Libertarian Congressman Justin Amash‘s exploratory committee for the Libertarian Party’s presidential nomination has caused backlash from both Democrats and Republicans who already worry about a volatile 2020 election. In a Thursday opinion piece for The Detroit News, Business Insider political columnist Michael Gordon argues that Amash’s entry into the race will undoubtedly help presumptive Democratic nominee Joe Biden.
Gordon points to Amash’s high lifetime scores from the Conservative Review and the conservative PAC Club for Growth, as well as the overlap between his policy positions and those of his Republican colleagues. While a 10-month old speculative poll suggested that Amash would eat into Biden’s vote more than Donald Trump‘s, Gordon suggests this data is not reflective of the current 2020 presidential race.
“More likely, by joining the race Amash will give many conservatives who have had enough of demagoguery, dysfunction and division a palatable alternative who is not a Democrat,” Gordon wrote.
“If Amash weren’t in the race, these Never Trumpers would vote Libertarian anyway, stay home or hold their noses and cast again for the president.”
While Gordon claims a small portion of this group voted for Biden, he believes Amash will siphon more votes from Trump due to their higher “philosophical alignment.”
“By contrast, there is no natural pull from Biden to Amash on any substantive level,” Gordon writes.
A poll released by the Monmouth University on Wednesday suggested that Amash would not harm Biden or Trump. Per The Detroit News, the survey showed Amash gained 5 percent of the registered voters polled, while Biden received 47 percent support, and Trump received 40. Without the 40-year-old congressman in the race, Biden earns 50 percent support and Trump 41 percent. In this scenario, 3 percent said they will support an independent candidate, and 5 percent remained undecided.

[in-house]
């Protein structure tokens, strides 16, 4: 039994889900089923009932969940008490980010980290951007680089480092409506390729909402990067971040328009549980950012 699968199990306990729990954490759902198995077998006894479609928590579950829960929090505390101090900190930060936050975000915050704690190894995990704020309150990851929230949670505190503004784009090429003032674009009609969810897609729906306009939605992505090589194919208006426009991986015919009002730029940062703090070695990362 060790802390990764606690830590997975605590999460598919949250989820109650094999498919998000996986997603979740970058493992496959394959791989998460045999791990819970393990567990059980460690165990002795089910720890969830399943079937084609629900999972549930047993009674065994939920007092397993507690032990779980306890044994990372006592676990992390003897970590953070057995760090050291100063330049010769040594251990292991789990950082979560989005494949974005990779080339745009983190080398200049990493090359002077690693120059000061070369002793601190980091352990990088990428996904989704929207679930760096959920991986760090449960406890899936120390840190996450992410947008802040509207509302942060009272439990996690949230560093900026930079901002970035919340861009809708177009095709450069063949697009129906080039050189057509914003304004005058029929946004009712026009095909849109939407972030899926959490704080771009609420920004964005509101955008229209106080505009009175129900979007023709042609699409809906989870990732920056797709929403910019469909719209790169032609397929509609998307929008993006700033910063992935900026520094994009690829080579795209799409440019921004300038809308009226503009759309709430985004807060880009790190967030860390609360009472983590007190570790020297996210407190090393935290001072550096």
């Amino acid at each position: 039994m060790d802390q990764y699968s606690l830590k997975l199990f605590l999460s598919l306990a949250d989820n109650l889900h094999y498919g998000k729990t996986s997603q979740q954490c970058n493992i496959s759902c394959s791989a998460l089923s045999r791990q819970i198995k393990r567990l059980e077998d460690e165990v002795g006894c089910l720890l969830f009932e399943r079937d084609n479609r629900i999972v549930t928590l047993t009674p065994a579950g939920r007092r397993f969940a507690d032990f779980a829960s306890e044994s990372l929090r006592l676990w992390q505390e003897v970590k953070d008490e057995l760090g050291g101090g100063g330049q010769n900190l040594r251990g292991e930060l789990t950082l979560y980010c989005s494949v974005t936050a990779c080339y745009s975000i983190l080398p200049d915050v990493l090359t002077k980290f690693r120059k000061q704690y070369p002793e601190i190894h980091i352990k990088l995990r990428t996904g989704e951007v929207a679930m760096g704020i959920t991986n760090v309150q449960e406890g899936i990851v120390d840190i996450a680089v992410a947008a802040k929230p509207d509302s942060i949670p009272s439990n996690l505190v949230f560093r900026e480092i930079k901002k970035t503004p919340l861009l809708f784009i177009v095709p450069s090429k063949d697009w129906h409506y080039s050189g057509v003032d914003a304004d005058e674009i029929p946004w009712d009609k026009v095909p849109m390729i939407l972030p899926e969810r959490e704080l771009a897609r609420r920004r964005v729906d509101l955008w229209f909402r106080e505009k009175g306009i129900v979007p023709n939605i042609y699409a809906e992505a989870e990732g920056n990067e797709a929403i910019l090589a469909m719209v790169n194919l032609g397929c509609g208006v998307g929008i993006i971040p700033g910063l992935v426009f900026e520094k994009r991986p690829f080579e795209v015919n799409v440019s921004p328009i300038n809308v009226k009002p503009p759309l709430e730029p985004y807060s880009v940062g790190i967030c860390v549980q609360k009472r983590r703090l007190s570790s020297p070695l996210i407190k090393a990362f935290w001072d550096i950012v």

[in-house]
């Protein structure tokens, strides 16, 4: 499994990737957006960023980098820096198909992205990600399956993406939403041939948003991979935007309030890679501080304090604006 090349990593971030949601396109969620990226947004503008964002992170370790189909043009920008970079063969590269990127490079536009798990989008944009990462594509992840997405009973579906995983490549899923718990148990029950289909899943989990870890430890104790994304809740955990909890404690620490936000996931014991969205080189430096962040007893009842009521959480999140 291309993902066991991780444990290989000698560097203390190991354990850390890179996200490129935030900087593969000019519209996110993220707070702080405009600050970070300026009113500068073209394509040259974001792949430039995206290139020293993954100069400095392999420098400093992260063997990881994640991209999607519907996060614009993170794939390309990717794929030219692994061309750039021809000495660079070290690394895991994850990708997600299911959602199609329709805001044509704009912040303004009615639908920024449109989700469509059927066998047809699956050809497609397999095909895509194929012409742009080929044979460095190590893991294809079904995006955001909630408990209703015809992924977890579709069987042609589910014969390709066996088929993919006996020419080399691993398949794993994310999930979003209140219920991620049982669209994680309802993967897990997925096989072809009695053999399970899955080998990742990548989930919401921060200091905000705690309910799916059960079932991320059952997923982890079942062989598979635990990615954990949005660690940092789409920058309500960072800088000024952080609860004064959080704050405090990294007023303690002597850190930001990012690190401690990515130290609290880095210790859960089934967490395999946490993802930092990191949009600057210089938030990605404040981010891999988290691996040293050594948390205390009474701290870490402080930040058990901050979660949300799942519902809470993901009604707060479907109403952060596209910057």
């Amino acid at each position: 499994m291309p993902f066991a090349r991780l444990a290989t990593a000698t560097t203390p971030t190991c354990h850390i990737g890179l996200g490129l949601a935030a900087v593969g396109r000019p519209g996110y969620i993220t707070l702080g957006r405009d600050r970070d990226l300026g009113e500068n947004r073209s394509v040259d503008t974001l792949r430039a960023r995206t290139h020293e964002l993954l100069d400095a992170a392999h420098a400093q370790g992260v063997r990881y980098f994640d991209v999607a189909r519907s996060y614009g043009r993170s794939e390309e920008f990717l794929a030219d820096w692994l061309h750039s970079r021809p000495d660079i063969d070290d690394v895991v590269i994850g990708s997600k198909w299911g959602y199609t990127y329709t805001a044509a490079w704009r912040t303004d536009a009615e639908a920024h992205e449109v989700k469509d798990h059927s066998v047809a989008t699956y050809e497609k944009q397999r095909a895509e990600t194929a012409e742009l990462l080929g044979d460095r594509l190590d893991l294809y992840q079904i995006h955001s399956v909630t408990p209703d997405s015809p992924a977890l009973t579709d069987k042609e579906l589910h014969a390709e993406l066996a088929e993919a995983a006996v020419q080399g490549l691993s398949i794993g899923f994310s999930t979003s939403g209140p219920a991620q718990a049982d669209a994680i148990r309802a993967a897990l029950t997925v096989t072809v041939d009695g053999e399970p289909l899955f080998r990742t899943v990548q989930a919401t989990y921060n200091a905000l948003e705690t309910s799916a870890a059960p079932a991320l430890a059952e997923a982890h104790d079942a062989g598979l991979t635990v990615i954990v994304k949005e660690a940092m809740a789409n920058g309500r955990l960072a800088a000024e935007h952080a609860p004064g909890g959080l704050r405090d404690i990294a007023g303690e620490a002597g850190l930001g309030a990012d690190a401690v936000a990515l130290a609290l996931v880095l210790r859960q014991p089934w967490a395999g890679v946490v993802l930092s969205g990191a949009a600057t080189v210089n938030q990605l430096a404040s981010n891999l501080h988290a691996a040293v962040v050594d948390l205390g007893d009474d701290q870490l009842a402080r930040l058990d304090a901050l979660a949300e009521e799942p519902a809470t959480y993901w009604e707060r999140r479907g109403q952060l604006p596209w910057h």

Others, including former Illinois congressman Joe Walsh, who briefly ran for the Republican nomination, believe Amash will help Trump.
“I think it’s a huge mistake, it’s the wrong thing to do,” Walsh said of Amash’s late entry into the race. “It will help get Trump elected.”
Walsh, who noted he considers Amash a friend, accused the congressman of doing what’s best for himself instead of putting America as the first priority.
As The Inquisitr reported, Amash previously pushed back against criticism of his presidential bid and suggested it is tantamount of voter suppression. He also noted that the backlash he experienced after his announcement came from both Republicans and Democrats and suggested it’s impossible to know for certain the effect his entry into the race will create.